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It recently came to my mind, how to prove that the factorial grows faster than the exponential, or that the linear grows faster than the logarithmic, etc...

I thought about writing: $$ a(n) = \frac{k^n}{n!} = \frac{ k \times k \times \dots \times k}{1\times 2\times\dots\times n} = \frac k1 \times \frac k2 \times \dots \times \frac kn = \frac k1 \times \frac k2 \times \dots \times \frac kk \times \frac k{k+1} \times \dots \times \frac kn $$ It's obvious that after k/k, every factor is smaller than 1, and by increasing n, k/n gets closer to 0, like if we had $\lim_{n \to \infty} (k/n) = 0$, for any constant $k$.

But, I think this is not a clear proof... so any hint is accepted. Thank you for consideration.

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This is similar to this question. –  robjohn Nov 9 '11 at 8:18
    
Your idea is clearly right, though it may be even mo rigor. –  Ilya Nov 9 '11 at 9:48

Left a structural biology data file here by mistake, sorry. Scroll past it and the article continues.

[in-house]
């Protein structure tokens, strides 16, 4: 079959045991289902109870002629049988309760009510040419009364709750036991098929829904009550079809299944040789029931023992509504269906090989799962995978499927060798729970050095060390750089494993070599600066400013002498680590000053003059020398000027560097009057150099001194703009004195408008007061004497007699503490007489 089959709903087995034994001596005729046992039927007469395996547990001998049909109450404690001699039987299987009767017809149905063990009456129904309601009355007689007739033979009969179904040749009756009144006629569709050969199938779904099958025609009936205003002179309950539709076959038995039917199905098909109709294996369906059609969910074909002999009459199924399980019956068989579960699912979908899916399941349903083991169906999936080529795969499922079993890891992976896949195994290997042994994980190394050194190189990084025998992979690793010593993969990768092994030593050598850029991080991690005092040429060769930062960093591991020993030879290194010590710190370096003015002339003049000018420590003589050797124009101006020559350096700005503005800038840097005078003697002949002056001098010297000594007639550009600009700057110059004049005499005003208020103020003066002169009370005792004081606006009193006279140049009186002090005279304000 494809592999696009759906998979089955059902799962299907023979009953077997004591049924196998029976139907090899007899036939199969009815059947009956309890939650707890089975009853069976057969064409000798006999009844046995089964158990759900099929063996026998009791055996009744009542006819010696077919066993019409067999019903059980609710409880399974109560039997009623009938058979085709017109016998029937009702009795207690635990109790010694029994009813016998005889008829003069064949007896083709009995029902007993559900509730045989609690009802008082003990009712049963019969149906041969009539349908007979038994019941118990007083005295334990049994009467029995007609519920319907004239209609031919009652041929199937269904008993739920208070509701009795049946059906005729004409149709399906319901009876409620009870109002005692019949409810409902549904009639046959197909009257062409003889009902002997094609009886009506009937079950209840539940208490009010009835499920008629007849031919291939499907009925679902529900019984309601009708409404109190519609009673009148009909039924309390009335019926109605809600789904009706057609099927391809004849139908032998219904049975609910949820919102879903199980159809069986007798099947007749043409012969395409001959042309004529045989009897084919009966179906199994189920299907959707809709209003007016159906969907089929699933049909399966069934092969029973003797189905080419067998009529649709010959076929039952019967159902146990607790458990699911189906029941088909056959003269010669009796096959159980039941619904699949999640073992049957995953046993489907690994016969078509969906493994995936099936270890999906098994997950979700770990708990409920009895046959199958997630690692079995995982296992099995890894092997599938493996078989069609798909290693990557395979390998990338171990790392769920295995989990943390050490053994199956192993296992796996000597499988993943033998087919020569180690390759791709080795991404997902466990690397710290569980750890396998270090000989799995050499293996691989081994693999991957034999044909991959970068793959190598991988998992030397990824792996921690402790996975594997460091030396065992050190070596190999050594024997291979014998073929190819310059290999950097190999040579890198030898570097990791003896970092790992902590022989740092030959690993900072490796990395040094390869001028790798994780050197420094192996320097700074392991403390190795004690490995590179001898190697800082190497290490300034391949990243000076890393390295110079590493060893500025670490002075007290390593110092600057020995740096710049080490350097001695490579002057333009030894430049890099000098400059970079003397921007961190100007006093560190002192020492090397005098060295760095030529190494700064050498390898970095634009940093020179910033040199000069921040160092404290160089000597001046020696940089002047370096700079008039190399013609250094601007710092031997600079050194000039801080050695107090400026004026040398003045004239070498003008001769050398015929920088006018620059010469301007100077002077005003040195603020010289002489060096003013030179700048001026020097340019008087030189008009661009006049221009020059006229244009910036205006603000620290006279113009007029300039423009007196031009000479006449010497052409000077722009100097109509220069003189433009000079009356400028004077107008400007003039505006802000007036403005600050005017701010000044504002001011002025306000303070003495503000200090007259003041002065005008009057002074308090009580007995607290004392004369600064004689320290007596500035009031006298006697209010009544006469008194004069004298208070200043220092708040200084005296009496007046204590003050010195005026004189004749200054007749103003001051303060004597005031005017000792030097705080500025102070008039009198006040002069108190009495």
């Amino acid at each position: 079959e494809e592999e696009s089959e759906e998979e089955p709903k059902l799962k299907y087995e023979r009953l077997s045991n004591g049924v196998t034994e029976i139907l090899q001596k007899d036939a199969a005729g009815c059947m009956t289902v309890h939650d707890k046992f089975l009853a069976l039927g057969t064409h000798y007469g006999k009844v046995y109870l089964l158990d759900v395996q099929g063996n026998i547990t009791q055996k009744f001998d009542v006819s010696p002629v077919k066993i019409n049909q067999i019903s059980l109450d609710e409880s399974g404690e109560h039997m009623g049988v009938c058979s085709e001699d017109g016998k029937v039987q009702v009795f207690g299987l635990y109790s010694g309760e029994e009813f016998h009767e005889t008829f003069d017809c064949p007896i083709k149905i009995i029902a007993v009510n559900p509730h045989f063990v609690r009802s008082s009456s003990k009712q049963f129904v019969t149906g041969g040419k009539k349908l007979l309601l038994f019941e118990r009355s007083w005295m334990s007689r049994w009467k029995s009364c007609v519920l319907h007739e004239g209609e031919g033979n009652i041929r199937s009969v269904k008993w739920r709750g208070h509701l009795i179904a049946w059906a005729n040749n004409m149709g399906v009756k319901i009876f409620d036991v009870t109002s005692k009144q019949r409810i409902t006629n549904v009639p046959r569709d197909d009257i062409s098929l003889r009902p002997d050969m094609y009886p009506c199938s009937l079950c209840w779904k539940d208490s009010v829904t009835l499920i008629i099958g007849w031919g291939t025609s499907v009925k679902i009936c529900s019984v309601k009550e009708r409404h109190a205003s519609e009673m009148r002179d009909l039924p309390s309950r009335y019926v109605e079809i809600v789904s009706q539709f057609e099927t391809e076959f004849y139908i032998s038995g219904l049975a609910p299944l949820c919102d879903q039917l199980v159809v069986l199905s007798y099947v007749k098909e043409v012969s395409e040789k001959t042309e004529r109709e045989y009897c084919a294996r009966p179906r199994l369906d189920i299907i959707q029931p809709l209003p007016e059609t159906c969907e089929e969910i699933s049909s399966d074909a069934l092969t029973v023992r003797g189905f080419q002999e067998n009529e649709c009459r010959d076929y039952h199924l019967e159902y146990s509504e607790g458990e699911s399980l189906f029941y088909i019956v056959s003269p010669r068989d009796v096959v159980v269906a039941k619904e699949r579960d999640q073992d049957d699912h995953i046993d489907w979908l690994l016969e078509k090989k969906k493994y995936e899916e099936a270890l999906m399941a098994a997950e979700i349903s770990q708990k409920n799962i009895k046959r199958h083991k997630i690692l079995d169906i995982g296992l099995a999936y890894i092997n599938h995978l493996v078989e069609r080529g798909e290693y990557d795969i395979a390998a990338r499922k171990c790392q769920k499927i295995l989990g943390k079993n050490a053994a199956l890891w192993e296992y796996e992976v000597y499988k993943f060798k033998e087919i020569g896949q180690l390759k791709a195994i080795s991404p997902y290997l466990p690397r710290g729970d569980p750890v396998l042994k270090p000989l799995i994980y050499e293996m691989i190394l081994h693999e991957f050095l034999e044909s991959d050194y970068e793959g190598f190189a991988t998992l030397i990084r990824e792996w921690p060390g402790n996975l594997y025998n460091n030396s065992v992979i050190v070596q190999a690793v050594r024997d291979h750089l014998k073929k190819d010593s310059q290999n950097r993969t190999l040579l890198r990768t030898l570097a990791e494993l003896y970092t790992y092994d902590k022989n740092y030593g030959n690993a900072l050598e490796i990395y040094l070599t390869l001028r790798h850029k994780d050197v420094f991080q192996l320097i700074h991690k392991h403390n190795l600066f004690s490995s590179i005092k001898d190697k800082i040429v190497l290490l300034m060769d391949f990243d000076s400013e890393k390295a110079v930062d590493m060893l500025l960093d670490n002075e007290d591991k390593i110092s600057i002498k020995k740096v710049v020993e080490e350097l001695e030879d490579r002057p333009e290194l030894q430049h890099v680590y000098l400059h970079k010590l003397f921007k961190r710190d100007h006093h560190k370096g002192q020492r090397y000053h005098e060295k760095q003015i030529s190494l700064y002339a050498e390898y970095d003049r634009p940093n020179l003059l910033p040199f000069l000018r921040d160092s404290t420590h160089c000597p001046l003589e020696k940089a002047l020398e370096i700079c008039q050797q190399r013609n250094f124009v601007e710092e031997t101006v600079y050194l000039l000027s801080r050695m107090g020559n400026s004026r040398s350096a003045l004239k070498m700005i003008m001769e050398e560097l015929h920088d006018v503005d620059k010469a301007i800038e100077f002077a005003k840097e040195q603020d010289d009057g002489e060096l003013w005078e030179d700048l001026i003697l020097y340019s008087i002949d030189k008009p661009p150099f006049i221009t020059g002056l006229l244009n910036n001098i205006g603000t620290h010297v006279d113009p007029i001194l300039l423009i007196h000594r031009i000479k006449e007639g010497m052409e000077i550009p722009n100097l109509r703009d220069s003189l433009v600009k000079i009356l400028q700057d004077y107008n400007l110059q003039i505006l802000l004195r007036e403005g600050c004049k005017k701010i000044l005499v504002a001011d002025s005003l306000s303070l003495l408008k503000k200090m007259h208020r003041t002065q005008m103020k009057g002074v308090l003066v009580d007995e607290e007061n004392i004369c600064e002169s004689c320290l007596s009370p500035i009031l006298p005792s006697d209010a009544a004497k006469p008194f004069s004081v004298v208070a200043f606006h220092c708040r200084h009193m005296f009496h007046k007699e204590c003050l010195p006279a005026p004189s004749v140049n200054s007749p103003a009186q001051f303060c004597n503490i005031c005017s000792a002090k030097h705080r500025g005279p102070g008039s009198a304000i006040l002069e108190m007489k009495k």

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$\frac{k^n}{n!} = \frac k1 \cdot \frac k2 \cdots \cdot \frac kk \cdot \frac k{k+1} \cdots \frac kn = k^k\frac 11 \cdot \frac 12 \cdots \cdot \frac 1k \cdot \frac k{k+1} \cdots \frac kn \leq k^k \frac{k}{n}$ –  N. S. Nov 9 '11 at 15:32

8 Answers 8

up vote 4 down vote accepted

If you know that this limit exists, you have $$ \lim_{n \to \infty} \frac{k^n}{n!} = \lim_{n \to \infty} \frac{k^{n+1}}{(n+1)!} = \lim_{n \to \infty} \frac k{n+1} \frac{k^n}{n!} = \left(\lim_{n \to \infty} \frac k{n+1} \right) \left( \lim_{n \to \infty} \frac {k^n}{n!} \right) = 0. $$ Can you think of a short way to show the limit exists? (You need existence to justify my factoring of the limits at the end. If you don't have that then there's no reason for equality to hold.)

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You need to justify the last part by proving that $\dfrac{k^n}{n!}$ is a bounded sequence. –  Asaf Karagila Nov 9 '11 at 8:09

The series for $e^k$ $$ \sum_{n=0}^\infty\frac{k^n}{n!} $$ converges by the ratio test. The terms of a convergent series must tend to $0$.


For $n\ge2k$, the ratio of terms is $\frac{k^{n+1}/(n+1)!}{k^n/n!}=\frac{k}{n+1}<\frac{1}{2}$. We can remove the reference to series (which seems to have bothered someone) with the following sandwich, valid for $n\ge2k$: $$ 0\le\frac{k^n}{n!}\le\frac{k^{2k}}{(2k)!}\left(\frac{1}{2}\right)^{n-2k} $$ which shows that $\displaystyle\lim_{n\to\infty}\frac{k^n}{n!}=0$.

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I would very much suspect that the OP asks because he did not yet prove that. –  Asaf Karagila Nov 9 '11 at 8:20